“Our landlords have increased our rent by on the region of 35%. The cost of raw materials, the cost of heat, light and power, employing people and generous food costs had meant that the business unfortunately has become unviable”

    Just this week we have lost a restaurant and deli that was well loved by guests on our Canals to Canapes food tour. Lily’s deli in Ancoats (pictured) closed it’s doors for good on 13th January. Whilst it’s original branch in Ashton and the Chorlton branch are still open, we will miss the staff and of course the food at this little gem of a place. Another locally run business that just couldn’t justify remaining open.

    Why is This Happening ?

    The closure of restaurants in Manchester is also reflective of evolving consumer behaviors, with a growing preference for food delivery and takeout services. The convenience of ordering from the comfort of home, has prompted a shift in how some people choose to enjoy their meals. As a result, many restaurants, especially smaller establishments without robust delivery infrastructure, have struggled to adapt to this changing landscape.

    Additionally, the rise of virtual kitchens and ghost kitchens has added a new dimension to the competition, further squeezing traditional dine-in restaurants. These establishments, operating without a physical storefront, can often offer lower prices and a more streamlined operation, posing a formidable challenge to brick-and-mortar restaurants in Manchester.

    Rising Rents and Property Prices:

    Manchester’s urban landscape has been undergoing a transformation in recent years, with gentrification driving up property prices and rents. This has placed an additional burden on restaurant owners, especially those located in popular and trendy neighborhoods. As property values soar, many restaurants are faced with the difficult decision of whether to absorb the increased costs or pass them on to consumers in the form of higher menu prices.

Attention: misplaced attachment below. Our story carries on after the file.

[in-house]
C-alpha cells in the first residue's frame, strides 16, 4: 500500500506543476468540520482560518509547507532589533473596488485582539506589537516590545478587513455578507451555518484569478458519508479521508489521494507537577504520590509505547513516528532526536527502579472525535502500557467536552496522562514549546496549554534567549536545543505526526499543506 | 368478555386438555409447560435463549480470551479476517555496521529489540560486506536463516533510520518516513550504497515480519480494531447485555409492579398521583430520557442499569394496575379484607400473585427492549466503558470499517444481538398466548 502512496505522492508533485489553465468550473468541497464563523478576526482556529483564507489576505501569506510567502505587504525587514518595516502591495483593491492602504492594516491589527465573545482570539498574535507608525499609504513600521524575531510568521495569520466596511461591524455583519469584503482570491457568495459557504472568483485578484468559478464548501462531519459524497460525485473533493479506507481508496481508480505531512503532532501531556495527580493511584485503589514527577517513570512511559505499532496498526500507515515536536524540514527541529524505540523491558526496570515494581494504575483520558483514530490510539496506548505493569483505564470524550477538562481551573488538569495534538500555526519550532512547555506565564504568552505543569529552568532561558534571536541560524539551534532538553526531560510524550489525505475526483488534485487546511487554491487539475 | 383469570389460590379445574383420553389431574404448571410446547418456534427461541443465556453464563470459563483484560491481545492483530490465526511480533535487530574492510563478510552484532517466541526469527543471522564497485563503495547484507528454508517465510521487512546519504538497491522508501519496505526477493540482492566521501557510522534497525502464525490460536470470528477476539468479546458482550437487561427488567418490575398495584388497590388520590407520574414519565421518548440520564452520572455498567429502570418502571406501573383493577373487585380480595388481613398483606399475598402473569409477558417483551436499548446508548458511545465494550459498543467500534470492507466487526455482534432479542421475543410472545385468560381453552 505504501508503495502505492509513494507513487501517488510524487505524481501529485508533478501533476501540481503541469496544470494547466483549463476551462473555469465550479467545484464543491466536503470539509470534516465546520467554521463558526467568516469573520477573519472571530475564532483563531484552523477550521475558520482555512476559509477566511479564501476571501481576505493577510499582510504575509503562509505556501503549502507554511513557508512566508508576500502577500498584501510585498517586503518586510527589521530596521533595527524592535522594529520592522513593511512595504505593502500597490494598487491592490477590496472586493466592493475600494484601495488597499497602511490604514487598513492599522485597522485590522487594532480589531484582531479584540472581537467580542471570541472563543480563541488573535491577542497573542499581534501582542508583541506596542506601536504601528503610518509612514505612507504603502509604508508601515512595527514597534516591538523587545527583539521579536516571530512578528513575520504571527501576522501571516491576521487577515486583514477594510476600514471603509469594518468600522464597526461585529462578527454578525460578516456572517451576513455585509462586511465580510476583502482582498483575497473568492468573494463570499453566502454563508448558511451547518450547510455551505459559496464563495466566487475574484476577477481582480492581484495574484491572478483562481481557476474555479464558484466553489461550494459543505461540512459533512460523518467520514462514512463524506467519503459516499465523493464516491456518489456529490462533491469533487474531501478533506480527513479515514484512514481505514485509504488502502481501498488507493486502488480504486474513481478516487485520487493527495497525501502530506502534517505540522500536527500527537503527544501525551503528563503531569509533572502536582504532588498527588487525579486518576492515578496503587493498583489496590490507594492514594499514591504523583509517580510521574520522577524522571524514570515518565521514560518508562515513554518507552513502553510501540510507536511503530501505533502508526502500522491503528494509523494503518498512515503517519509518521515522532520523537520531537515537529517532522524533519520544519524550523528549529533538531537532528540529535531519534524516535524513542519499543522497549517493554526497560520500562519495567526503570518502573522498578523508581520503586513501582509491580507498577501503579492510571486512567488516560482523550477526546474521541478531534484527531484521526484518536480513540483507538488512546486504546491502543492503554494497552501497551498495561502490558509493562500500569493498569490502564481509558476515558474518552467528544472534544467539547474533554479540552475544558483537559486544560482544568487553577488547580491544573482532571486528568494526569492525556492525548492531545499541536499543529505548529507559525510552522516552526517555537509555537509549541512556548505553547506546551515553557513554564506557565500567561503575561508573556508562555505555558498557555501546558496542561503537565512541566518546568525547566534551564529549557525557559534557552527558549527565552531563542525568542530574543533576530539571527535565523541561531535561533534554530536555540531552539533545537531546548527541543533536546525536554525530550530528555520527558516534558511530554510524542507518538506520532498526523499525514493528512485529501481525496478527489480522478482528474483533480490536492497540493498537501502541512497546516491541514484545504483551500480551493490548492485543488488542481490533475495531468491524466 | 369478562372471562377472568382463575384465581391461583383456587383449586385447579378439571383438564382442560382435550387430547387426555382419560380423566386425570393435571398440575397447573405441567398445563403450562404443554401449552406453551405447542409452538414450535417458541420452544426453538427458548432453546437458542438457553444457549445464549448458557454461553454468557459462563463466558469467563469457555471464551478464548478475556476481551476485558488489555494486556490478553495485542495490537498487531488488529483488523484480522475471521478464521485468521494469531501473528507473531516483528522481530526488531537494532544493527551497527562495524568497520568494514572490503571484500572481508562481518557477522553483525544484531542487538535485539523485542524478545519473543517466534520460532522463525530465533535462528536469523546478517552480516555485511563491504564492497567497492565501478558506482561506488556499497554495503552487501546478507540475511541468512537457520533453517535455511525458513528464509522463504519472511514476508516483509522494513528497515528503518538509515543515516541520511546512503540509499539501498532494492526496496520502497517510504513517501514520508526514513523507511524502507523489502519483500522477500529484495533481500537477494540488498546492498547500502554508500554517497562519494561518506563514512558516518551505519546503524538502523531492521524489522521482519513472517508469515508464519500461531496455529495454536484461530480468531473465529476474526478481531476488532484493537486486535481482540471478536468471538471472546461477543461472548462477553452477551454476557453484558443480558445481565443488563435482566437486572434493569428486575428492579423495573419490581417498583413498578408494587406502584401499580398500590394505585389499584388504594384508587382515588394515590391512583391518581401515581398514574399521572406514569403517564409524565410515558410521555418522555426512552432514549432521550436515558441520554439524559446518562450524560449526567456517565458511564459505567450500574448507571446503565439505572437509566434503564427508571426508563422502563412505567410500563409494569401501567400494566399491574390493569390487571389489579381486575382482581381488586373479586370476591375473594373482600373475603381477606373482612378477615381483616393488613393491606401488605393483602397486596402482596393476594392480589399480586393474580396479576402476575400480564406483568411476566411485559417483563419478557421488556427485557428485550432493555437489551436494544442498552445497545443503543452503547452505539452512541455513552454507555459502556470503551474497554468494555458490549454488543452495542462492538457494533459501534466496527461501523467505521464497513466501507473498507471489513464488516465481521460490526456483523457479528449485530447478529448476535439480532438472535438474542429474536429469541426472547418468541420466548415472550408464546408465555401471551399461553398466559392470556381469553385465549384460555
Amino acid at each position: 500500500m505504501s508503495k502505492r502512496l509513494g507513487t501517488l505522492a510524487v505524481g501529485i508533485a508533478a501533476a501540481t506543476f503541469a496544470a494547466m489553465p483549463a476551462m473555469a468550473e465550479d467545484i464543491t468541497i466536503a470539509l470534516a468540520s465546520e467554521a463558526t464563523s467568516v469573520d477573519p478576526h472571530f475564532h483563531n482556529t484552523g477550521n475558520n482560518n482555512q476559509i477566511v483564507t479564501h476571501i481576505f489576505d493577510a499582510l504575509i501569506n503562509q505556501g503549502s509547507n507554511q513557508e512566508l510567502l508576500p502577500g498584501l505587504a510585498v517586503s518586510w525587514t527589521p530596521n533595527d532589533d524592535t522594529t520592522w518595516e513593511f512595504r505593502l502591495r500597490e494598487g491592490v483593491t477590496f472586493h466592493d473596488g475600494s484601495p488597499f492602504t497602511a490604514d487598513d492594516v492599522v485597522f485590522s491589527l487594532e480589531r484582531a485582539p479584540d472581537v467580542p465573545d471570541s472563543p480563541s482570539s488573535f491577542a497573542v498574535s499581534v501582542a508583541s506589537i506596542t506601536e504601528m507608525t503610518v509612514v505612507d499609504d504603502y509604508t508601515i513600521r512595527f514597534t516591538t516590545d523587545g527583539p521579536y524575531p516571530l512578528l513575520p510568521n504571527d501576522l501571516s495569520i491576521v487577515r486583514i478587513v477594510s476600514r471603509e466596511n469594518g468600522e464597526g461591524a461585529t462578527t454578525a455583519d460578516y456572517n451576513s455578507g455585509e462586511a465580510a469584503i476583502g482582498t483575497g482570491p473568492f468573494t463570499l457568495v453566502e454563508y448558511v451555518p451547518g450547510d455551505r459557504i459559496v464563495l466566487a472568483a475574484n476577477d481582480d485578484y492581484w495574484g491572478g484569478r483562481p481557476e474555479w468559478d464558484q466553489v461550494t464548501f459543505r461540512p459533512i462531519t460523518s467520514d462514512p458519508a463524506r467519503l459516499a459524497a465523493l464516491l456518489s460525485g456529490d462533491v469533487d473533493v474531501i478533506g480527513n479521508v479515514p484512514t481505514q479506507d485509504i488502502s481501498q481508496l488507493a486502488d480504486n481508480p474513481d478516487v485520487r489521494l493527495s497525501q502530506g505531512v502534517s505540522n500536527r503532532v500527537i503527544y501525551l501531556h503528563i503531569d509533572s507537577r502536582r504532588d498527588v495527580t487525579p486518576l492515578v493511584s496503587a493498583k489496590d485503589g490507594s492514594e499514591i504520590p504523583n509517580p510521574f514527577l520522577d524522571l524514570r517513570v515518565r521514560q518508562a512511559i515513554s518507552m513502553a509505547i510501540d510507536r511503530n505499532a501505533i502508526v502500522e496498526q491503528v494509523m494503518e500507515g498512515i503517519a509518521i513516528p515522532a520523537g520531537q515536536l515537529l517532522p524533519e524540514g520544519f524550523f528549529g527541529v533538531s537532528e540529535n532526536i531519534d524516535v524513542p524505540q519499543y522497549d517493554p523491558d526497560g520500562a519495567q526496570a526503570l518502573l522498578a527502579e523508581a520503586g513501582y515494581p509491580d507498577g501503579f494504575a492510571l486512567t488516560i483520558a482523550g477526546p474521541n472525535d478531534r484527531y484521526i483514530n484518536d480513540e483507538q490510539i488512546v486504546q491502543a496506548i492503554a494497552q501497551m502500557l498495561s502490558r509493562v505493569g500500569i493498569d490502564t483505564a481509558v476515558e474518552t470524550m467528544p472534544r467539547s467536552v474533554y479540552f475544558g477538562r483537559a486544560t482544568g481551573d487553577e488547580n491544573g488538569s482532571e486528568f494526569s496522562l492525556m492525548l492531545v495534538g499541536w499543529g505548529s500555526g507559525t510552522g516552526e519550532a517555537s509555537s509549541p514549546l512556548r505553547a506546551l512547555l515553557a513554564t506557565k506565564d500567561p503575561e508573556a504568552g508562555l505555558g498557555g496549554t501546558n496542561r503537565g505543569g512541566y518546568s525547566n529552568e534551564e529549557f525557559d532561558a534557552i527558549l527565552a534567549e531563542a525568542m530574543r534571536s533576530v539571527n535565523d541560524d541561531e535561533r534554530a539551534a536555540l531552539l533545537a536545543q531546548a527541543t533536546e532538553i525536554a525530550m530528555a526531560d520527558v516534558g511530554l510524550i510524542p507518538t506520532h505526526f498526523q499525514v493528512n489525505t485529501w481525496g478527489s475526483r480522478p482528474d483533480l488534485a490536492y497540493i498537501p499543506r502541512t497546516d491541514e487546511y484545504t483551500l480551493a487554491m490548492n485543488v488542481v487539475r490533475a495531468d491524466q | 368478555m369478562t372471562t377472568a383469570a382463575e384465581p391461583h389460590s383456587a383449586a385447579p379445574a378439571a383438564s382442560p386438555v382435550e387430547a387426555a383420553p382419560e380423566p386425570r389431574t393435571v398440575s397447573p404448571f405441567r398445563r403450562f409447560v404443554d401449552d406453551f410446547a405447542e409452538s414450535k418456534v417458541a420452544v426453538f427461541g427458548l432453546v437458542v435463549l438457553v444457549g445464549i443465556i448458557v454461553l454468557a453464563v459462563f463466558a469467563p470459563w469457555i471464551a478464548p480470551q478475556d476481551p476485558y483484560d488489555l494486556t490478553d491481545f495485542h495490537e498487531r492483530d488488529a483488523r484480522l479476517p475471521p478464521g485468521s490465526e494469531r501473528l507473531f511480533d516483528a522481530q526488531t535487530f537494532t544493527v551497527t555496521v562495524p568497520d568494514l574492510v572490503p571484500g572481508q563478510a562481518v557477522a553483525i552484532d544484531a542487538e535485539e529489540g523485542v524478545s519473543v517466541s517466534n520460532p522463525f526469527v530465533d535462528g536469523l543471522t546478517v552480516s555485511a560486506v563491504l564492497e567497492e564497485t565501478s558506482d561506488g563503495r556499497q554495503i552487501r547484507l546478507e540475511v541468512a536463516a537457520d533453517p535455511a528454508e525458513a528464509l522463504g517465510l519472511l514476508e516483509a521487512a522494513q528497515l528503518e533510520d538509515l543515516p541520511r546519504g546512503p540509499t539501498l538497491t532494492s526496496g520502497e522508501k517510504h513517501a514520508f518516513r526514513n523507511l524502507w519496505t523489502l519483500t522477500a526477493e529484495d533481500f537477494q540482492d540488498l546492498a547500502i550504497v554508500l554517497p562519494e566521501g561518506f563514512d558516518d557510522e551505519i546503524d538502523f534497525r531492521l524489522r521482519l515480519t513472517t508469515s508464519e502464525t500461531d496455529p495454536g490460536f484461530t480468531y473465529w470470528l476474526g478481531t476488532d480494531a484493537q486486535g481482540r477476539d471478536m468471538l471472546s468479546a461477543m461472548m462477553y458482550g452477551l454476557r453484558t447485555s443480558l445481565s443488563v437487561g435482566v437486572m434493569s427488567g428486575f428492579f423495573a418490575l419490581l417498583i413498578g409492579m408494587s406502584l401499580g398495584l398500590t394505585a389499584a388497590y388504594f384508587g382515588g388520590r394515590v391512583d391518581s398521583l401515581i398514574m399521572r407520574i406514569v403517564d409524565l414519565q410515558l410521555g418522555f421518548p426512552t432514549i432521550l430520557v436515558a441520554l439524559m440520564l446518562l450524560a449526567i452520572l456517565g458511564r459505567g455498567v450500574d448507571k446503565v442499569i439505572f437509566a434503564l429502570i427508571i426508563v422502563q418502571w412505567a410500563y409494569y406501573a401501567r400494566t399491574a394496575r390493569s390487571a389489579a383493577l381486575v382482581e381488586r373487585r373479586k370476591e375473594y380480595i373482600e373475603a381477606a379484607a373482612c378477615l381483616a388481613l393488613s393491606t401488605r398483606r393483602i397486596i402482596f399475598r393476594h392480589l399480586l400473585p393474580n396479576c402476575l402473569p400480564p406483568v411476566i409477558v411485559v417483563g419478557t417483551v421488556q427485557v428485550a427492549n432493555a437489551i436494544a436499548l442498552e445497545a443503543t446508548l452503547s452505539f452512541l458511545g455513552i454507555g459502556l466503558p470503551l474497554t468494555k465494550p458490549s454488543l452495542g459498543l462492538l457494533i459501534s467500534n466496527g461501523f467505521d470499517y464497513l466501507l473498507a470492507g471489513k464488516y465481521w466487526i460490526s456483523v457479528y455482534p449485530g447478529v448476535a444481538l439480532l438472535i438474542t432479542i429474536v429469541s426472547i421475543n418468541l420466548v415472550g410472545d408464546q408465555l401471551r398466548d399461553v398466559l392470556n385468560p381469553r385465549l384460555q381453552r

For smaller, independently owned restaurants, the rising cost of real estate can be particularly detrimental. The closure of such establishments not only diminishes the city’s culinary diversity but also erodes the unique character that these smaller ventures bring to Manchester’s neighborhoods.

    Business rates, VAT, food costs, wages. Everything is up. Last year in a local news article Sud pasta (now Rigotonis) explained what the costs were involved in their “house pasta”dish. The dish cost £16.50 and after all costs the restaurant made 50p. Think about that for a moment. If you had to get up every morning and work hard to keep your standards high, your reputation in tact and your staff all employed. Wouldn’t you want more than 50p per dish for your efforts?

    Community Impact